China does not have a federalist system of government. Nevertheless, with deepening reform and openness, China's political system in terms of central–local relations is functioning more and more like federalism. Federalism as a functioning system in China has been understudied. This paper defines the political system existing in China as defacto federalism, and attempts to explore the sources and dynamics of this defacto federalism. China's defacto federalism was mainly driven by two related factors, i.e. decentralization and globalization. This paper argues (...) that while economic decentralization in the 1980s led to the formation of defacto federalism, globalization since the 1990s has accelerated this process and generated increasingly high pressure on the Chinese leadership to institutionalize existing defacto federalism. (shrink)
Reforms in post-Mao China have led to the rise of social movements and collective action. The FalunGong movement, a semi-religious movement, in particular has caught worldwide attention. Indeed, social protests have become a norm in China.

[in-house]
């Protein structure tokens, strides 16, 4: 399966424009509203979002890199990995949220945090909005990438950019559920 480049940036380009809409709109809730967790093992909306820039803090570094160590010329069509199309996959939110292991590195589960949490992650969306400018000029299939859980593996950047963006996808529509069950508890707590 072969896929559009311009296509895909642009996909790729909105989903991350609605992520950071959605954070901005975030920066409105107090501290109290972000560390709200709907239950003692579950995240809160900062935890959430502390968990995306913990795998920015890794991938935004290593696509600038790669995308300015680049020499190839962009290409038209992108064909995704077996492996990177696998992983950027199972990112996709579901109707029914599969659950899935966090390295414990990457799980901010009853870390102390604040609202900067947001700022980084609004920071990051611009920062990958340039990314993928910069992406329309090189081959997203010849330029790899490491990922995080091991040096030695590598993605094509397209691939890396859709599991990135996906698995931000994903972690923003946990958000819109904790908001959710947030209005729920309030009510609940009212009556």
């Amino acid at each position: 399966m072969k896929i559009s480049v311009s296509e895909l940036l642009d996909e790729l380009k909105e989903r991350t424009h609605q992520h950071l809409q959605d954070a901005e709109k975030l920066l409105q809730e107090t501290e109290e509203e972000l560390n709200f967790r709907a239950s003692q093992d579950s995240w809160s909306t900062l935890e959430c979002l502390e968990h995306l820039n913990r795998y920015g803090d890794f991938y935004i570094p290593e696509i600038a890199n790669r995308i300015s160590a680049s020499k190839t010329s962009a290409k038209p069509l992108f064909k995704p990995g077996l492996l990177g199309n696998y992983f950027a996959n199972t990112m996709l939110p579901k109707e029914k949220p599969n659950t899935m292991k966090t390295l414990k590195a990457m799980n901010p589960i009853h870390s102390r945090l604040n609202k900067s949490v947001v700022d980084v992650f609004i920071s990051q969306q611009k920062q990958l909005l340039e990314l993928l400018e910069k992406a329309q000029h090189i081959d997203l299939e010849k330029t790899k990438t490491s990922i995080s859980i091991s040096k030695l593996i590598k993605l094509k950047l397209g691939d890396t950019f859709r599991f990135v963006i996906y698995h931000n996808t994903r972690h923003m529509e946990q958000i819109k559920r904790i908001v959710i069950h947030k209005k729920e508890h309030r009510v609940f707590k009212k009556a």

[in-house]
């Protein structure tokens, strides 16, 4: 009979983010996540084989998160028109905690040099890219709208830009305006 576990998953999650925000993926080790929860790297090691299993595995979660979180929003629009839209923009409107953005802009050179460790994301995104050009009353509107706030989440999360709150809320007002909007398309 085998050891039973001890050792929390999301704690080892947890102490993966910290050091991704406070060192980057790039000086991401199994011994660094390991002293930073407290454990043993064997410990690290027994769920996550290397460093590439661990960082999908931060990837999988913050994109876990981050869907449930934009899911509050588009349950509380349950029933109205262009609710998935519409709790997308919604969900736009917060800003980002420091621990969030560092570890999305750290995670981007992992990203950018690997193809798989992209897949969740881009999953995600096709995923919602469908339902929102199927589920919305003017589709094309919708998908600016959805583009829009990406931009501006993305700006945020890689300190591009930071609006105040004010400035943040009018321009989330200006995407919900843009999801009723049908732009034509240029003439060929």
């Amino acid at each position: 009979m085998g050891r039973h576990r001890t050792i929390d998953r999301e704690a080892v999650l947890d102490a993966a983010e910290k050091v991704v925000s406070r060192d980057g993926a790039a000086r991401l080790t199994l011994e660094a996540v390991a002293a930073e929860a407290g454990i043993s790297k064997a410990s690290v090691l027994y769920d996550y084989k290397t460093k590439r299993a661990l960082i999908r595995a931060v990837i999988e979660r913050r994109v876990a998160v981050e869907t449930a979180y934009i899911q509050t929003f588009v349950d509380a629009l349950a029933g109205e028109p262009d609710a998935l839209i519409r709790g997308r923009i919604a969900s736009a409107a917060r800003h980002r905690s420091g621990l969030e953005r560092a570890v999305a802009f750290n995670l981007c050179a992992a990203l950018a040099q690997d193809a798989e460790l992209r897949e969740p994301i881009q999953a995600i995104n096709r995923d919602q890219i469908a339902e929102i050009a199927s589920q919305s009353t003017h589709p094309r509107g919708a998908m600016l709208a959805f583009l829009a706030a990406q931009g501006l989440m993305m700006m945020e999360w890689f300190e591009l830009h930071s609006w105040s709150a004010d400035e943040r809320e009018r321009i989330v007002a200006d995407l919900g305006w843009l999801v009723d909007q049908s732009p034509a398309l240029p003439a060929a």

The present age is an age full of problems. To answer the question what's law, we should focus on the study of the tension between facts and norms. The tension is reflected through two perspectives: 1) the asymmetry between facts and norms in epistemology; 2) the conflict between facts and norms in ethics. The first is universal while the second is uniquely Chinese. The existing views of law highlight epistemology, tending to give privileges to one of the two: facts or (...) norms, and making them irreconcilable. This paper would like to draw upon two essential elements of practice and use practice to address the ethical conflict between facts and norms, and use reflection to deal with the epistemological asymmetry between the two. This is what we call "a practical view of law" which reconciles facts with norms and takes "law is phronesis " as its core proposition. (shrink)